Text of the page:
“Credit is going to continue growing, because banks have been suppressed,” Mark Wiedman, head of international and corporate strategy at BlackRock Inc., the world’s largest asset manager, recently told The Globe. “Credit has shifted off of bank balance sheets into asset managers’ portfolios.” Private-debt funds can lend where banks are no longer able to because banks now have more stringent risk rules and higher capital requirements.
Major asset managers also stress that the private-credit market is huge, so the range of borrowers is quite wide. “There are safer places to be in the private-credit market, and there are riskier places to be,” said Mike Woollatt, head of Canada at Hamilton Lane, a Pennsylvania-based institutional investor that manages US$108-billion.
In late October, Hamilton Lane launched its Senior Credit Opportunities Fund, which is open to accredited investors in Canada and targets an annual yield of 6 to 8 per cent. That’s lower than some existing Canadian debt funds, and a reflection of ranking higher on borrowers’ balance sheets, increasing the likelihood of repayment.
However, there are limits to what is considered low risk. In finance there is a hard and fast rule, explains Greg Obenshain, head of credit at Boston-based Verdad Advisers. “If you’re a good borrower and have a strong balance sheet, you borrow long and fixed” – that is, long term and at a fixed rate. “If you’re a weak borrower, you borrow short, floating rate.” The latter is what private-debt funds offer.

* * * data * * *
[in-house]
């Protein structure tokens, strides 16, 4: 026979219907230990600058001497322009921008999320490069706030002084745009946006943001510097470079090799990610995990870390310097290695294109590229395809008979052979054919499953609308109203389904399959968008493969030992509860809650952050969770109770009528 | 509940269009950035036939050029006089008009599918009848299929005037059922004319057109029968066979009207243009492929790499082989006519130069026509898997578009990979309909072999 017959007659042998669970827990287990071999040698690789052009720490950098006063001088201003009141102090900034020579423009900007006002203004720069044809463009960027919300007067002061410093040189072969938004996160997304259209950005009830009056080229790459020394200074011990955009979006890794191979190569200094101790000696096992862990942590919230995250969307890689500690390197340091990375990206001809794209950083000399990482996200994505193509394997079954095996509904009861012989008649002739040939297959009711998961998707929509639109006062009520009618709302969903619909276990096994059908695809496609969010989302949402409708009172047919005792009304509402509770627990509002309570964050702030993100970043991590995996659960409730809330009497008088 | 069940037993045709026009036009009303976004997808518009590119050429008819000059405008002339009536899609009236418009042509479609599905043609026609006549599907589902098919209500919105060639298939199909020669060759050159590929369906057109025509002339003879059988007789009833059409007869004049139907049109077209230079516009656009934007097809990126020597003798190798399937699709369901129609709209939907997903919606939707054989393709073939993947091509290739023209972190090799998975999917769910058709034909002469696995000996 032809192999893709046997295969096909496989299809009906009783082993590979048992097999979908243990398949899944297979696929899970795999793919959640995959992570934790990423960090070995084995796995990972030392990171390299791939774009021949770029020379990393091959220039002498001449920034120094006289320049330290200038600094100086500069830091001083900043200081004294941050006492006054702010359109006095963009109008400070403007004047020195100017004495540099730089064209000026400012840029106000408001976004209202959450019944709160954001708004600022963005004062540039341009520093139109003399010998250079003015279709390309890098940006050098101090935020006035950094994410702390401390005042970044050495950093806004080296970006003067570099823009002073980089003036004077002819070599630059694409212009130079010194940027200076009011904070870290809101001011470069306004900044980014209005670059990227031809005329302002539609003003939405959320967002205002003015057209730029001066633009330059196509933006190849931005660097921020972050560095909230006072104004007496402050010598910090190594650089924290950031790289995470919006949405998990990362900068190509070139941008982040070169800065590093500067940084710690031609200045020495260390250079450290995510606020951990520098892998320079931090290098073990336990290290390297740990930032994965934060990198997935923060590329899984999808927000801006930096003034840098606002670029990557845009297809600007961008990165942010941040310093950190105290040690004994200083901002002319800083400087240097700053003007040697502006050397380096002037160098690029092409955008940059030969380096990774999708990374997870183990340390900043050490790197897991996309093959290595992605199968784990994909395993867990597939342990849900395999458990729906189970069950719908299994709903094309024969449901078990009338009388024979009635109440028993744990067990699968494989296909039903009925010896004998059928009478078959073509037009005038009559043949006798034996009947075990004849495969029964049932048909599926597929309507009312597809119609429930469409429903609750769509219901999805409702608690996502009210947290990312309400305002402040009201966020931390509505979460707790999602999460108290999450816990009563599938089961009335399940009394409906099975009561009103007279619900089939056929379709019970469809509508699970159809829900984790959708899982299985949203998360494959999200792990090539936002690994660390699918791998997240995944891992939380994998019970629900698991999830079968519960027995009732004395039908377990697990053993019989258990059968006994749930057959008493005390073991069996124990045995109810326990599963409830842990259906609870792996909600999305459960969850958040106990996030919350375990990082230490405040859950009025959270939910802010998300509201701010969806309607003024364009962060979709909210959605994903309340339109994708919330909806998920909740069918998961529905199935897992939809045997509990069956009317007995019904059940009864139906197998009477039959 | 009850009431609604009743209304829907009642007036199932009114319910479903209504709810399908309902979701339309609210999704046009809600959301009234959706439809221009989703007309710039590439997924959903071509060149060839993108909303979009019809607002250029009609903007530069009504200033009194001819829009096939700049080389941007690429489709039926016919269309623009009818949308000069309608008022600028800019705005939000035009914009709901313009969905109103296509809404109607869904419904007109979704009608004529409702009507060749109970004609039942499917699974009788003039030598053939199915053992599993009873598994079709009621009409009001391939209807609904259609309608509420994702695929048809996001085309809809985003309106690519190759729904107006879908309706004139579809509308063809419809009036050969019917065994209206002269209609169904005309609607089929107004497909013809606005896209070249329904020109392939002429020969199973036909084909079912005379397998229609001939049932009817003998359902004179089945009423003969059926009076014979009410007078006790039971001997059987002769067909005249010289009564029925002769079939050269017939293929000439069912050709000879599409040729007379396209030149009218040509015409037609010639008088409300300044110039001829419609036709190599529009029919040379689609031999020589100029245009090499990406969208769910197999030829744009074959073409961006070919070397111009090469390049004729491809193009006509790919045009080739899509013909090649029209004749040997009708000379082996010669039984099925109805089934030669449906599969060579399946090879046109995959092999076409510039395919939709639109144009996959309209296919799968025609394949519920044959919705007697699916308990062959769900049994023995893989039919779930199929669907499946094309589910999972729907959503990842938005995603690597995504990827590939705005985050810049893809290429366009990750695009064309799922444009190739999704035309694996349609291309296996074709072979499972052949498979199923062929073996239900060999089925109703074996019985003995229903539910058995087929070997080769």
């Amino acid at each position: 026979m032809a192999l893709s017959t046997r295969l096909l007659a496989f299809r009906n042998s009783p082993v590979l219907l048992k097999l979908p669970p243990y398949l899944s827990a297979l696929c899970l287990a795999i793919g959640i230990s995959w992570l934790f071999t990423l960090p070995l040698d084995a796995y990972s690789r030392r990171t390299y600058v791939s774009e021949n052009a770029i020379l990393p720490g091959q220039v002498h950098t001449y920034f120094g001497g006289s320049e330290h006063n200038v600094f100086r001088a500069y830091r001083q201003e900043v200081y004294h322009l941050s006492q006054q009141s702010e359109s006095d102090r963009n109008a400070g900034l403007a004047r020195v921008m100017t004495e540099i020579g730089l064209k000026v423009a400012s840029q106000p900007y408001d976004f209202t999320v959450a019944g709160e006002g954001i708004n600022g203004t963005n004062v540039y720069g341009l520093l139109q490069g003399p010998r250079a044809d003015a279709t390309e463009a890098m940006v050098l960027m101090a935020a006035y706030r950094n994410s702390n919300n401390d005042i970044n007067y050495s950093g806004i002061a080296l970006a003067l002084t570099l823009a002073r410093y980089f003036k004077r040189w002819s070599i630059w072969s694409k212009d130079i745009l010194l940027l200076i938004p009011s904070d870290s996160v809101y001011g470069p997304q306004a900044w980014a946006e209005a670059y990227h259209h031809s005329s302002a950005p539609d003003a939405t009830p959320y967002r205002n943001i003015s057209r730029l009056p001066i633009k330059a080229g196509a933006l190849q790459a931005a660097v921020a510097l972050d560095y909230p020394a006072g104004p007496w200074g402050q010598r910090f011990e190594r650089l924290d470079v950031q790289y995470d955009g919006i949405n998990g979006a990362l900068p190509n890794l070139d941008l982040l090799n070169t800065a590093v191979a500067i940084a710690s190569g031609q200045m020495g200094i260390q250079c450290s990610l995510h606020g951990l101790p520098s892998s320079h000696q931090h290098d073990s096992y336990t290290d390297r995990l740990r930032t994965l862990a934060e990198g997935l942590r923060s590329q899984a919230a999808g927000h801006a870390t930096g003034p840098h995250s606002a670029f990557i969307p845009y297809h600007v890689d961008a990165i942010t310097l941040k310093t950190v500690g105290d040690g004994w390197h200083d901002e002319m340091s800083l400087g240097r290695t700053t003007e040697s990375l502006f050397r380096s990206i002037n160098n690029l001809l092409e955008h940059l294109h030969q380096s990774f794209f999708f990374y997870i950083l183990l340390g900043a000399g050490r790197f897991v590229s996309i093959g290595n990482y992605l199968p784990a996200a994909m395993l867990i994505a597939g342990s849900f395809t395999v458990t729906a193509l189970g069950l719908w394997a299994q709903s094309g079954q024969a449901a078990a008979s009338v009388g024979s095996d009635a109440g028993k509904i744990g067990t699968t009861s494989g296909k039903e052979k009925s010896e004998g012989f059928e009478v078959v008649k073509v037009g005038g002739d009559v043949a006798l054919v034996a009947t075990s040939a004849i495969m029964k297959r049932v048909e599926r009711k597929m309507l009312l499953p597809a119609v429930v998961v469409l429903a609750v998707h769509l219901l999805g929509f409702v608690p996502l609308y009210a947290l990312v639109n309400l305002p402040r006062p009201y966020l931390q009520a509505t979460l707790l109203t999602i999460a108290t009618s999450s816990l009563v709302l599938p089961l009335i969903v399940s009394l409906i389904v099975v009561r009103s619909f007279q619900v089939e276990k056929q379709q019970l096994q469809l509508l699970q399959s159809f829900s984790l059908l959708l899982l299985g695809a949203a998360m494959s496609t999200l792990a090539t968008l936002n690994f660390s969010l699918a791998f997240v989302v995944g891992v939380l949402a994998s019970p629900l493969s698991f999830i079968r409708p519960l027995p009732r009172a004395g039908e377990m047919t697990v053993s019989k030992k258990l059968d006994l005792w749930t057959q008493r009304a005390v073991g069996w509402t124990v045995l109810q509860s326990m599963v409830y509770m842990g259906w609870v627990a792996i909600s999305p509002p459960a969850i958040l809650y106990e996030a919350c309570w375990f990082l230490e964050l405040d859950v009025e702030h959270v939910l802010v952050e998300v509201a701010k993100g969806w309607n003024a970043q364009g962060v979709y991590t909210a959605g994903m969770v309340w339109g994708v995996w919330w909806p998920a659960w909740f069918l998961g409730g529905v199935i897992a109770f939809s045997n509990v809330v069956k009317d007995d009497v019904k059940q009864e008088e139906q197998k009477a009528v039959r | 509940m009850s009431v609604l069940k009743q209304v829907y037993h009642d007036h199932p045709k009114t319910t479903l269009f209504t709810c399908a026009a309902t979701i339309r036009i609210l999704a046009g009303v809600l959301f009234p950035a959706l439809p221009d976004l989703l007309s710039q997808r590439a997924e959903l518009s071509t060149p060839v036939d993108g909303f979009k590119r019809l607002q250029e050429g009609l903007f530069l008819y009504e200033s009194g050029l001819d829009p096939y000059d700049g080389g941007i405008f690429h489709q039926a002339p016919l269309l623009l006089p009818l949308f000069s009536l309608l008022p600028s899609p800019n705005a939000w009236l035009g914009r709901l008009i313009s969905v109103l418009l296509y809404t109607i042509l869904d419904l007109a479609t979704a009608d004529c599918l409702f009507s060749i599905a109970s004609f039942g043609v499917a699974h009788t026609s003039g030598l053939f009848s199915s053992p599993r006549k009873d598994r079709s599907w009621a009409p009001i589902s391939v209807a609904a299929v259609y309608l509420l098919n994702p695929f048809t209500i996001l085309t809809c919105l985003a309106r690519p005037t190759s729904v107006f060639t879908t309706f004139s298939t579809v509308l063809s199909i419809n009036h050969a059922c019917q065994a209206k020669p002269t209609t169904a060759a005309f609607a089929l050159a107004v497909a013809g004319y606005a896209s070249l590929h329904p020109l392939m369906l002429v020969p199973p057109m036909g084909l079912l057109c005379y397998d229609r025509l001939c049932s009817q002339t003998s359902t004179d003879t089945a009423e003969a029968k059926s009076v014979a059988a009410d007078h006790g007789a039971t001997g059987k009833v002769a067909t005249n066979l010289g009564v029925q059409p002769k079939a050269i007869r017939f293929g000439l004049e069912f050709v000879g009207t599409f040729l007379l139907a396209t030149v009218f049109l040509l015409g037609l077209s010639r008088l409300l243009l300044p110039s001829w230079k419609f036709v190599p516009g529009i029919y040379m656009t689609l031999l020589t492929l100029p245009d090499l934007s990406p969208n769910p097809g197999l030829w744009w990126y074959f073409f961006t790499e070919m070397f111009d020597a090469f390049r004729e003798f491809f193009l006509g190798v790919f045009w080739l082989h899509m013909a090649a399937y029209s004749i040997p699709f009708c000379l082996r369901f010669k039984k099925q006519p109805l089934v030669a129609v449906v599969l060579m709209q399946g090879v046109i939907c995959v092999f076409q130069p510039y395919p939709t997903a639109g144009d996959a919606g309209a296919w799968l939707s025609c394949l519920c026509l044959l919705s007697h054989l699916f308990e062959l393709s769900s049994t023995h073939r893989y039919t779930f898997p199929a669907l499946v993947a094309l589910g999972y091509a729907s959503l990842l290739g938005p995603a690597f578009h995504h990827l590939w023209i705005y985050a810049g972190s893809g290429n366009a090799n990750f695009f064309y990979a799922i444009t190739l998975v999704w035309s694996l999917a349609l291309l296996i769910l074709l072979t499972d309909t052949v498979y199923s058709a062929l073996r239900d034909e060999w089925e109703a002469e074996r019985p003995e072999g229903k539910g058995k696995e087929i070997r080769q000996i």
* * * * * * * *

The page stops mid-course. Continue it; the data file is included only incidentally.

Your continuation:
Private credit is now pitched as an inflation hedge for investors because of its floating rates, but these higher costs can make borrowers even more vulnerable – because more cash flow goes to paying interest. As an investor, “the reason you’re getting more just made the company that much riskier,” Mr. Obenshain said.
The investing calculus has also changed. When investing in private debt, “you want a reasonable amount of risk premium,” said Dan Hallett, head of research at HighView Financial Group. Now that one-year GICs pay close to 5 per cent, an 8-per-cent yield on private debt isn’t as enticing. “Your risk premium has shrunk,” he said.
Investors who loved private debt are reconsidering – hence the redemption requests. The trouble is, private loans are illiquid, meaning they can’t be sold in a flash. So, private-debt managers typically limit redemptions to a small percentage of the total fund each month.
Some funds argue their underlying loan portfolios are in good shape, and their redemption woes stem from investor confusion about the withdrawal process. The fear of waiting to cash out can cause panic, fuelling even more redemption requests.
This week, Romspen announced it was freezing redemptions because of heavy investor demand, but added that “loan payoff activity remains suppressed” – another way of saying some loans weren’t repaid.
With interest rates expected to climb higher still, the sector will face a stress test. “The pain hasn’t come yet in lower-quality debt,” Mr. Obenshain said.